Oil: Grow Some?

You may or may not know this, but oil does not come from long decayed dinosaurs — though it once did come from almost every last whale on earth. It came, mostly, from algae — billions of tons of the stuff, brewed up in shallow, tropical, heat warmed seas and sunk, and compressed and decayed and stored away with its load of CO2 forever, until Manling waved his magic wand and started sucking it out of the great beds and burning it, releasing the CO2 back into the atmosphere.

So what about using algae again, only not waiting for the million year compression cycle? Grow it, refine it, burn it, grow it, refine it…. How does this help? Algae, grown today, will suck CO2 out of the air; burned tomorrow it will release it back; grow some more, get some more, etc. How it helps is that it lessens, or stops, release of CO2 that’s been in the vaults for all these eons, only releasing what was captured yesterday. Like catch and release fishing.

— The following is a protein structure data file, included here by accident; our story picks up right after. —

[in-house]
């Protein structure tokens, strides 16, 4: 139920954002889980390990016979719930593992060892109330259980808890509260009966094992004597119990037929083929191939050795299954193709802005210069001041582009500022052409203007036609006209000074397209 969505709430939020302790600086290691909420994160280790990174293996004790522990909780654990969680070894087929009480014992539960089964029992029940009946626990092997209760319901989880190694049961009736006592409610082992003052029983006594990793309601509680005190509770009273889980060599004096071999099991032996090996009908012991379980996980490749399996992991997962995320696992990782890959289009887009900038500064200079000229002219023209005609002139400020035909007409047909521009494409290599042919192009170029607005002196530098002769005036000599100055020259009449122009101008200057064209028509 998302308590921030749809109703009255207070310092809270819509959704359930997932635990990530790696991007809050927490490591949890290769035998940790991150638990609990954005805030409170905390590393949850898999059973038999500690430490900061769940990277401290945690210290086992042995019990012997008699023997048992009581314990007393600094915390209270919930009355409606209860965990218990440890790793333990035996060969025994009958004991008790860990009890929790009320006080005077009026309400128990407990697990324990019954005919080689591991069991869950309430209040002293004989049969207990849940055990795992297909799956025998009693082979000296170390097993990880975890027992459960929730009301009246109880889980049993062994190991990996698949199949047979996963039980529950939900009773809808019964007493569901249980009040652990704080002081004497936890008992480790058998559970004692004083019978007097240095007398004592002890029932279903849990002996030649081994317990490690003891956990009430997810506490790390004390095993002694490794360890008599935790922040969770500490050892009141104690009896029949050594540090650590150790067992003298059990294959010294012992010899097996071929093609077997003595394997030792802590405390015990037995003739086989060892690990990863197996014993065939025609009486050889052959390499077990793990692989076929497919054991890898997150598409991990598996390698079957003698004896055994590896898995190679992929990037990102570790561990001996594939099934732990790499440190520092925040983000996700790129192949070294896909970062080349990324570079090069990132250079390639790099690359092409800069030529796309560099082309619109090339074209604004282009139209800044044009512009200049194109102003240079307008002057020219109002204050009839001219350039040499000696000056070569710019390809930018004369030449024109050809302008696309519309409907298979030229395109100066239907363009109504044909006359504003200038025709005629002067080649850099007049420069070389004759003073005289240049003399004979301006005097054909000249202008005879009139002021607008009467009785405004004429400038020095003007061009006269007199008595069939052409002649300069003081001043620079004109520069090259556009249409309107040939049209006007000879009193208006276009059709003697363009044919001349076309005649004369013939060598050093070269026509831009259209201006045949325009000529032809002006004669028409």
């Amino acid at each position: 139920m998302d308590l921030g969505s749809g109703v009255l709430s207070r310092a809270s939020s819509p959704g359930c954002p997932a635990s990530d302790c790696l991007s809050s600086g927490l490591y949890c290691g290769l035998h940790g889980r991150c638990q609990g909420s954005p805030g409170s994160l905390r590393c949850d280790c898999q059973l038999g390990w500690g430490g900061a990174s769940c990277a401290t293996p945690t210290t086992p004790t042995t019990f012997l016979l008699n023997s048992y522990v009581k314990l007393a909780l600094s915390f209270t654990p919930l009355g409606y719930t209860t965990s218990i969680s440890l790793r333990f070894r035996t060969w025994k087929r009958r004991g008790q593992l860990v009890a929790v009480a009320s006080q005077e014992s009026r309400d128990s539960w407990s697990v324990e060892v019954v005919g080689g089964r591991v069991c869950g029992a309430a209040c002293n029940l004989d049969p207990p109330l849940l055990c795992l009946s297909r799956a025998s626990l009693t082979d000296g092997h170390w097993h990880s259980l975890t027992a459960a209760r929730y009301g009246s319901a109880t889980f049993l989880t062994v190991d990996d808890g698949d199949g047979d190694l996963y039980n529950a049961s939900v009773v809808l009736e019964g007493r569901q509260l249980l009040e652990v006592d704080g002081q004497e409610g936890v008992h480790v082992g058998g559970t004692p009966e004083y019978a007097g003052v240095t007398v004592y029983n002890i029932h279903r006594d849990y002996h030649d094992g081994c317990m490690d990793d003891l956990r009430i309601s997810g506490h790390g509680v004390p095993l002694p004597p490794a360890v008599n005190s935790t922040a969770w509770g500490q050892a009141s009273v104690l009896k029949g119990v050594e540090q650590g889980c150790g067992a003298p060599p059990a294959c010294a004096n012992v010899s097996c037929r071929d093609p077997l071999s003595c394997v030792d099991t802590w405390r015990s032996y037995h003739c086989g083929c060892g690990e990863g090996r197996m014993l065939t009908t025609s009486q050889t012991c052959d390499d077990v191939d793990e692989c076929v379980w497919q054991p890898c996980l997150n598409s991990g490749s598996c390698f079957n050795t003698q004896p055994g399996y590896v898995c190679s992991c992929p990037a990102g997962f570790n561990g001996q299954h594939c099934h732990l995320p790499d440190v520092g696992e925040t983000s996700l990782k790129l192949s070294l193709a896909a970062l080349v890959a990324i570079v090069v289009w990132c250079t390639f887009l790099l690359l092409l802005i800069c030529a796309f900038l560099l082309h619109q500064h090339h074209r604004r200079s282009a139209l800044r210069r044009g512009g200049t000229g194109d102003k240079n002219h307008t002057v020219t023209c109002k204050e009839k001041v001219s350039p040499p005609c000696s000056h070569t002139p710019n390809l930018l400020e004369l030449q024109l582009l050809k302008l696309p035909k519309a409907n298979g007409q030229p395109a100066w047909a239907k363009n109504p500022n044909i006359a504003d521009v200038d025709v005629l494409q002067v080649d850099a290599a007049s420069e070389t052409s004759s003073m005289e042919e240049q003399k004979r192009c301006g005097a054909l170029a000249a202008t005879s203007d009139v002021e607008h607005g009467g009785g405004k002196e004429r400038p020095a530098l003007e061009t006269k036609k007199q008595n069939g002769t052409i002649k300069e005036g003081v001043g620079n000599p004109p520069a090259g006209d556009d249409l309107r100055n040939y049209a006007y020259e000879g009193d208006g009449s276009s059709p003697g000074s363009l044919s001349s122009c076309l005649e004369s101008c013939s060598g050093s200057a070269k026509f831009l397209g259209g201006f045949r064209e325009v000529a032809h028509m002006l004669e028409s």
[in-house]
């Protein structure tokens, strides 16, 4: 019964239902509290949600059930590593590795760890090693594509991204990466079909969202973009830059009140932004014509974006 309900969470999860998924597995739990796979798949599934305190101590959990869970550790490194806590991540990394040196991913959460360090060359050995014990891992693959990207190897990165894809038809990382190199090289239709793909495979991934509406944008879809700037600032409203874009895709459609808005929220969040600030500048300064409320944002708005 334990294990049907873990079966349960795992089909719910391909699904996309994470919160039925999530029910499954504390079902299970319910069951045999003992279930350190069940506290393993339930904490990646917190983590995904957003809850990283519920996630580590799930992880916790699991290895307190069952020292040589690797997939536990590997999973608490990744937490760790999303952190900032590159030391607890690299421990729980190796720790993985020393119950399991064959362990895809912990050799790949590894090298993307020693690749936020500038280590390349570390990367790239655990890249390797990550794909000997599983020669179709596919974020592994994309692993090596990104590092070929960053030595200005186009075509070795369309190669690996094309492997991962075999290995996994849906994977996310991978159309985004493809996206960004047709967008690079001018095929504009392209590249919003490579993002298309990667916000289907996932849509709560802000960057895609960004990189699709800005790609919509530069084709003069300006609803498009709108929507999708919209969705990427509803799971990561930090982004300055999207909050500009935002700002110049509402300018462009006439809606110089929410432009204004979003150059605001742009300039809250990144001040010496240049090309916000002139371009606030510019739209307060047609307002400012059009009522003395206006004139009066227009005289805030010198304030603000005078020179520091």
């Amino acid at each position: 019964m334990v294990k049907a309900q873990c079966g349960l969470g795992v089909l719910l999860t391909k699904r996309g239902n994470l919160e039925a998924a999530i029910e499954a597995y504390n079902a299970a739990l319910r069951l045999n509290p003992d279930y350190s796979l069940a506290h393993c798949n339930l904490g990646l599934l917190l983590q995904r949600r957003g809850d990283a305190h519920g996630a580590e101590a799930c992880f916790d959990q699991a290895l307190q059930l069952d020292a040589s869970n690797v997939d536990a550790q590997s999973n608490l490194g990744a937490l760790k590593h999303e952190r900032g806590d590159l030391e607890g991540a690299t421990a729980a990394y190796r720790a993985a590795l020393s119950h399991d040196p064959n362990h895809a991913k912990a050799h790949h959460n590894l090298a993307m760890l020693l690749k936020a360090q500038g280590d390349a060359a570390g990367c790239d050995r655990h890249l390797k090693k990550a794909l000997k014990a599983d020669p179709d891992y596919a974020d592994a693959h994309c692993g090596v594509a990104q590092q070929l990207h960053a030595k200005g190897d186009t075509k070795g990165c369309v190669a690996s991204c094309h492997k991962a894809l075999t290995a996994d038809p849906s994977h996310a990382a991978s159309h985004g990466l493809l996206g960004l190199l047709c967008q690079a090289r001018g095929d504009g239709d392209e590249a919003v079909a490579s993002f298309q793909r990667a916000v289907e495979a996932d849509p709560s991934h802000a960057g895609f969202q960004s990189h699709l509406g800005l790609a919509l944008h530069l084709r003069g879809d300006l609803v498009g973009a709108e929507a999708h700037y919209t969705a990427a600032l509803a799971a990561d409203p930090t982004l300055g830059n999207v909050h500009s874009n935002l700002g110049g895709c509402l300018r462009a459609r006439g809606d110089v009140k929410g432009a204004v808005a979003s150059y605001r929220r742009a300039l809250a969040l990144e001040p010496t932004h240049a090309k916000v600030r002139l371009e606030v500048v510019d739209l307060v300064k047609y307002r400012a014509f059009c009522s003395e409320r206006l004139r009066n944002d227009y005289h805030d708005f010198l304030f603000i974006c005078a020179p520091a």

Not a few start-up companies are beginning to bet significant dollars that there is something in this dream.

Raw algae can be processed to make biocrude, the renewable equivalent of petroleum, and refined to make gasoline, diesel, jet fuel, and chemical feedstocks for plastics and drugs. Indeed, it can be processed at existing oil refineries to make just about anything that can be made from crude oil.

Algae Crude

Even from MIT this article seems a little bouyant, frothy as it were. The first obvious question is what forseeable events might be generated by man-made algae fields the size of Florida? What does genetic engineering do to algae in the wild — destructive to fish and other water creatures in certain doses? What if, what if? Of course we may have to do a deal with the devil sooner rather than later, just to keep the unimaginable that way. But if so, let’s get our eyes and brains as wide open as possible beforehand.

Comments are closed.